Wisconsin Corn Growers Expected To Bring In Record Yields

Dry Weather Helped Farmers Harvest Ahead of Schedule As COVID-19 Cases Increase In Rural Areas

Corn being harvested
Central Illinois farmers harvest their corn crops as the sun sets Sunday, Oct. 9, 2016, in Petersburg, Ill. Seth Perlman/AP Photo

As harvest comes to an end in Wisconsin, growers are expected to see record corn yields this year.

The U.S. Department of Agriculture’s National Agricultural Statistics Service forecast an average of 184 bushels of corn per acre.

That’s six bushels, or about 3 percent, higher than the previous record set in 2016 and almost 11 percent higher than what farmers saw last year.

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Joe Lauer, an agronomy professor for the University of Wisconsin-Madison, said farmers were grateful for more normal weather patterns this year after an extremely wet season in 2019.

“There’s a little more peace of mind, if you will, in kind of going through what I just call an average normal production season,” Lauer said. “We’re going to end up with record yields but it’s just kind of easier psychologically to take.”

Lauer said some southern parts of the state did feel the impact of the severe thunderstorms that swept through Iowa in August, while other areas experienced some drought conditions.

Shawn Conley, soybean and wheat specialist for UW-Madison’s Division of Extension, said a lack of precipitation throughout the state at the end of summer caused the USDA to lower their forecasted yields to 53 bushels per acre. That’s six bushels, or almost 13 percent, higher than last year.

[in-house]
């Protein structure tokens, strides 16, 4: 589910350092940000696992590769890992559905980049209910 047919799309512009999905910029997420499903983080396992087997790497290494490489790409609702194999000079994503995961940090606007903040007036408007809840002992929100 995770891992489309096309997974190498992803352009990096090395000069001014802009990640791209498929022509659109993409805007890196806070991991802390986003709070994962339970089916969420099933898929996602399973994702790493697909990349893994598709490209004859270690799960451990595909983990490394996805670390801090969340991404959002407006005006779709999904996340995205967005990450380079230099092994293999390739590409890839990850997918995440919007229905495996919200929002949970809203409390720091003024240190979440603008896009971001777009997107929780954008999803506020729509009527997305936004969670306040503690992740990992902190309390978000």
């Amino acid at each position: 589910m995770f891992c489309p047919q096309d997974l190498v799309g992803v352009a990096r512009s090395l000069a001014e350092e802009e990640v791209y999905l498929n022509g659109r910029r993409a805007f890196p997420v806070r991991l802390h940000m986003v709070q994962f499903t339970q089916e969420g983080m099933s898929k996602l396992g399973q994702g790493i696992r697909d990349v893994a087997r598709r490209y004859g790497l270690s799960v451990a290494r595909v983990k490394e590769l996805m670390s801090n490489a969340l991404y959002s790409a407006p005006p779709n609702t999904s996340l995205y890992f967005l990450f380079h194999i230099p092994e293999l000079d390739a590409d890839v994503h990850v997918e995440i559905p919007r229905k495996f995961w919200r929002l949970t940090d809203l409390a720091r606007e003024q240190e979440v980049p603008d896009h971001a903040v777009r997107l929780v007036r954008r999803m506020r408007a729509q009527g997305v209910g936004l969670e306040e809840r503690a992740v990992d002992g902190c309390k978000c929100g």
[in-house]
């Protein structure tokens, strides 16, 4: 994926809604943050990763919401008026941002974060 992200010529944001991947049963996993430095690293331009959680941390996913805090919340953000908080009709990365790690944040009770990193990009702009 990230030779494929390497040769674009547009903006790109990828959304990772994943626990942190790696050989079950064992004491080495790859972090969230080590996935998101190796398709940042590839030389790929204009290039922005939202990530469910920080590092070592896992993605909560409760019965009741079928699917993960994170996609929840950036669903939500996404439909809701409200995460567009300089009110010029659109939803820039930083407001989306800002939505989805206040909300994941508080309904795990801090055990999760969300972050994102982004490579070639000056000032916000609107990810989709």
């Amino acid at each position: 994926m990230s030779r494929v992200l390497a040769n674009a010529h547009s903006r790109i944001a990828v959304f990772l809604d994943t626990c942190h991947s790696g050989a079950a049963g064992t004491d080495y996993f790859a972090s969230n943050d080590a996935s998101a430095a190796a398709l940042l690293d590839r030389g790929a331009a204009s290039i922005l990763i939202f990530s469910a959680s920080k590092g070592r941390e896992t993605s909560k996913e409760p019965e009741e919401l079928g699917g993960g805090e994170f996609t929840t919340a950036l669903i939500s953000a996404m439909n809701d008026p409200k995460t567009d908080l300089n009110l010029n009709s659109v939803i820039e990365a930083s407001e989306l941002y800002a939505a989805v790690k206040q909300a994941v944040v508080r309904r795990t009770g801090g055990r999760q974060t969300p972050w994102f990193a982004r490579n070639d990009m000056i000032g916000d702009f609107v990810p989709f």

But Conley said most farmers were happy to have the dry weather.

“That allowed farmers to have a lot of days in the field that they can push through and get their crops out of the field in a timely manner,” Conley said.

Conley said the early planting and harvest allowed farmers to get their winter wheat crop planted on time, something many growers have struggled with the last few years. He expects to see a 15 percent increase in the number of wheat acres in 2020.

Conley said this year’s high soybean yields and more favorable prices are a win for rural communities. But he said farm families are also dealing with the impacts of the pandemic, including an increasing number of COVID-19 cases in rural areas.

“One of the challenges that we’ve seen in agriculture, as we’ve seen across all of society, is more challenges with mental health,” Conley said. “Especially as we get into winter, just having the opportunities to meet. I think that’s one thing we all have to work on, not just the rural side.”

Lauer said the high rate of community spread also means more farm owners and employees are testing positive or getting sick from the virus. He said several of the farmers he works with have been hospitalized this fall and that could cause serious delays for harvesting crops.

“Not everybody recovers right away,” Lauer said. “There are plenty of examples of people who might get out of the hospital, but they’re still affected physically by just shortness of breath or not being able to work the long hours that are needed to bring the harvest in.”

He said the coronavirus has also caused some uncertainty about exports, but prices have mostly recovered from their initial drop at the start of the pandemic.